In the last post Using the serial port - part 1.5 - bitbanging I was trying to bitbang a clock to be used as the transmitter clock for the serial port built into the Alphatronic P2. However, the clock accuracy is not good - as expected from such an high level language like Java, where you are not able to exactly control the timings.

But there might still be a possibility…

New Idea

The new idea is: Why don’t we send continuously a specific byte that ends up in a repeating pattern of 1s and 0s? And that byte is actually 0x55. Together with the start bit and the stop bit, we can put out something, that is a normal clock with 50% duty cycle. And we don’t need to control the timings by ourselves, it will be done by the serial chip.

Assuming that the next byte is sent immediately after the stop bit, then there will be no gap between the sent bytes and the clock is really continuous:

             S 1 0 1 0 1 0 1 0 S S 1 ...
space "0"   ┌─┐ ┌─┐ ┌─┐ ┌─┐ ┌─┐ ┌─┐
            │ │ │ │ │ │ │ │ │ │ │ │
mark "1"  ──┘ └─┘ └─┘ └─┘ └─┘ └─┘ └─...

Serial sends LSB first. That means, the bits are: 0101 0101 -> 0x55.

With that, we get a accurate enough clock. Clock frequency is half the baudrate, as two bits together form one period of the clock. So we need to send at @2400 to get a 1200Hz clock.

Since baudrate needs to be double as the clock, so we probably need two USB serial adapters: one for clock generation and one for receiving at a different baudrate.

That means, no Arduino for bitbanging is needed with Max232 - which would also be basically an additional serial adapter - meaning two hardware thingies that we need to combine.

Java Program

I’m still using the library jSerialComm. But the program is now much simpler:

public class JavaSerialClock2 {
    public static void main(String[] args) throws InterruptedException {
        SerialPort commPort = SerialPort.getCommPort("/dev/ttyUSB0");
        System.out.println("commPort = " + commPort + " (" + commPort.getSystemPortPath() + ")");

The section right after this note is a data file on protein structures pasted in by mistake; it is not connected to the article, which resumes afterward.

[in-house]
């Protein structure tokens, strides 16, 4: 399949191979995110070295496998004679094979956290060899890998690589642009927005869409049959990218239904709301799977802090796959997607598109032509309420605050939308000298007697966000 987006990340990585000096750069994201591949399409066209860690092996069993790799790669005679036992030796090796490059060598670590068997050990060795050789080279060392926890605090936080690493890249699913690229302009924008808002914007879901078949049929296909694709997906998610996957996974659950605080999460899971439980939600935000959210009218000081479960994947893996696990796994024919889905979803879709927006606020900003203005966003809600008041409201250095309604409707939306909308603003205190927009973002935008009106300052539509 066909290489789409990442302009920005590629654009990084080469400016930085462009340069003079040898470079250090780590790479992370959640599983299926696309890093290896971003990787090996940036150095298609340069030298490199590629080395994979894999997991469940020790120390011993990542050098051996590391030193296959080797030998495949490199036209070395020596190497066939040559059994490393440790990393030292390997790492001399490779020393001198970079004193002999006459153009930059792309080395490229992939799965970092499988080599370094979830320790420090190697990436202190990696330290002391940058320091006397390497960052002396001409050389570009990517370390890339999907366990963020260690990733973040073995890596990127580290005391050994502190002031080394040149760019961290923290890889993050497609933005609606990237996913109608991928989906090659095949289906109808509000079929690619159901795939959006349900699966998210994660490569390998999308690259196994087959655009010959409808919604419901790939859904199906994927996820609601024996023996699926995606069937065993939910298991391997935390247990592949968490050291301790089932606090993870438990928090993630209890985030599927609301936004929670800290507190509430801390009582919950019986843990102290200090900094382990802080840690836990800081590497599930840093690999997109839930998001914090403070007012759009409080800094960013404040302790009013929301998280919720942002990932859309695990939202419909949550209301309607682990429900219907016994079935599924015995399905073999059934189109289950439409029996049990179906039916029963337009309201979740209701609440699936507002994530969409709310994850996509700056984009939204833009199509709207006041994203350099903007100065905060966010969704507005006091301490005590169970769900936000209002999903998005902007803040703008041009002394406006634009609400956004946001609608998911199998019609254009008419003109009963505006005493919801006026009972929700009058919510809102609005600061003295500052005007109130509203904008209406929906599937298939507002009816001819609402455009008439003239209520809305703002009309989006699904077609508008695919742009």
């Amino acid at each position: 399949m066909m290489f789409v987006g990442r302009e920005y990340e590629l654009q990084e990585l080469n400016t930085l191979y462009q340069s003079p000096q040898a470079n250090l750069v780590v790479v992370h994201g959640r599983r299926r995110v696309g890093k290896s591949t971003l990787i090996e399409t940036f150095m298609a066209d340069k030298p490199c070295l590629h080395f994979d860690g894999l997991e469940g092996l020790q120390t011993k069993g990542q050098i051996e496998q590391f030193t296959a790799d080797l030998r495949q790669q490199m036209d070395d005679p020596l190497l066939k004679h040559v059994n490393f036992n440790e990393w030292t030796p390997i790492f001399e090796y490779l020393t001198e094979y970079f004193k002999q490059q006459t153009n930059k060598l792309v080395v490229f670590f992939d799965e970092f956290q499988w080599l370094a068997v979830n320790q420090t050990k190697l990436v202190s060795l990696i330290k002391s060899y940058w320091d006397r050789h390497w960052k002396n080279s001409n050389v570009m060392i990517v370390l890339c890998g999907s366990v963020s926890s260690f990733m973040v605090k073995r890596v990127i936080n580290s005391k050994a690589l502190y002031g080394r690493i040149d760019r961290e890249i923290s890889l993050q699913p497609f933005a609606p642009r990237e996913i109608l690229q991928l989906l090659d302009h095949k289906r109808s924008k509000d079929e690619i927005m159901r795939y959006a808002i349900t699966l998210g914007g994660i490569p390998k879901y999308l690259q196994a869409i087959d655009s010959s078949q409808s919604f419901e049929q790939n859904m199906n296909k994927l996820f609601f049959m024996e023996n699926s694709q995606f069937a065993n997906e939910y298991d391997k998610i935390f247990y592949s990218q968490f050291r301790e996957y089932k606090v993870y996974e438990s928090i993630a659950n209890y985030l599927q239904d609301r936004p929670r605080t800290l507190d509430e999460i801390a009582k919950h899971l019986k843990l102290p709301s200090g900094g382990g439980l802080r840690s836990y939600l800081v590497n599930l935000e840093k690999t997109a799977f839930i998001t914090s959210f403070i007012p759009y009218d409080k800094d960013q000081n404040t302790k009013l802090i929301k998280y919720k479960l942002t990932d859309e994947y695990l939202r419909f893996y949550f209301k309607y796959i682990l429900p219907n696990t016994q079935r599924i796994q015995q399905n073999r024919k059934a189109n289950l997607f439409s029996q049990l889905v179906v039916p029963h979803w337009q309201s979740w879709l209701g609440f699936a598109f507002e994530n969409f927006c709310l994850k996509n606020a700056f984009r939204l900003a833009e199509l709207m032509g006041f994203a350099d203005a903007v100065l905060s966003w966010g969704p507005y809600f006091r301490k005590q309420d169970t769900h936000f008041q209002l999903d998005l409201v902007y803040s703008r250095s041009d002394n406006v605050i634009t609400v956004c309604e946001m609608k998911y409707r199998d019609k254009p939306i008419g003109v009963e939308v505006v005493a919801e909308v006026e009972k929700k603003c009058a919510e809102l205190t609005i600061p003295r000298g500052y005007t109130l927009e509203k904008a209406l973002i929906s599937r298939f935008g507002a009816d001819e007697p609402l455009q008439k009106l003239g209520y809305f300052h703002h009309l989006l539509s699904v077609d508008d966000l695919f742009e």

int baudrate = 2400;
        commPort.setComPortTimeouts(SerialPort.TIMEOUT_READ_BLOCKING, (int) TimeUnit.SECONDS.toMillis(30), 0);

        System.out.println("Starting clock with " + (baudrate / 2) + "Hz");
        byte[] buffer = new byte[20];
        Arrays.fill(buffer, (byte) 0x55);
        long start = System.currentTimeMillis();
        while (System.currentTimeMillis() - start < TimeUnit.SECONDS.toMillis(100)) {
            commPort.writeBytes(buffer, buffer.length);
        System.out.println("Clock done");

It’s sending repeatedly 20 bytes filled with 0x55 for 100 seconds.

A baudrate of 2400 generates a clock with 1200 Hz.

You can download the code from github: adangel/alphatronic-code.


This approach will generate a accurate enough clock to be used. Then the clock is not to blame, if the experiment still doesn’t work - meaning: the Alphatronic P2 still doesn’t send any data out of its serial port.

One interesting fact: I experimented a bit with the baudrate, and when I set it to 150 in order to generate a 75 Hz clock, I end up with 414Hz. So, it depends on the the USB Serial Adapter, which baudrates are actually supported. This explains, why the bitbanging was working better with 1200 Hz. It seems the lowest baudrate supported by this adapter is 200.

The actually clock speed shouldn’t matter much, so that the Alphatronic P2 can send the bits. It only matters, if I additionally want to receive it.

One more question: Can we use one adapter only? We would send our 0x55 bytes and at the same time, we would receive. The BASIC program can be changed, but the supported clock factors are only 1, 16 or 64. We would need a factor of 0.5: The clock is at 1200Hz, but the baudrate would need to be 2400. That’s not possible. So we really need two adapters: One for sending the clock signal and one for receiving any data.

But whether this works, needs to show a new experiment.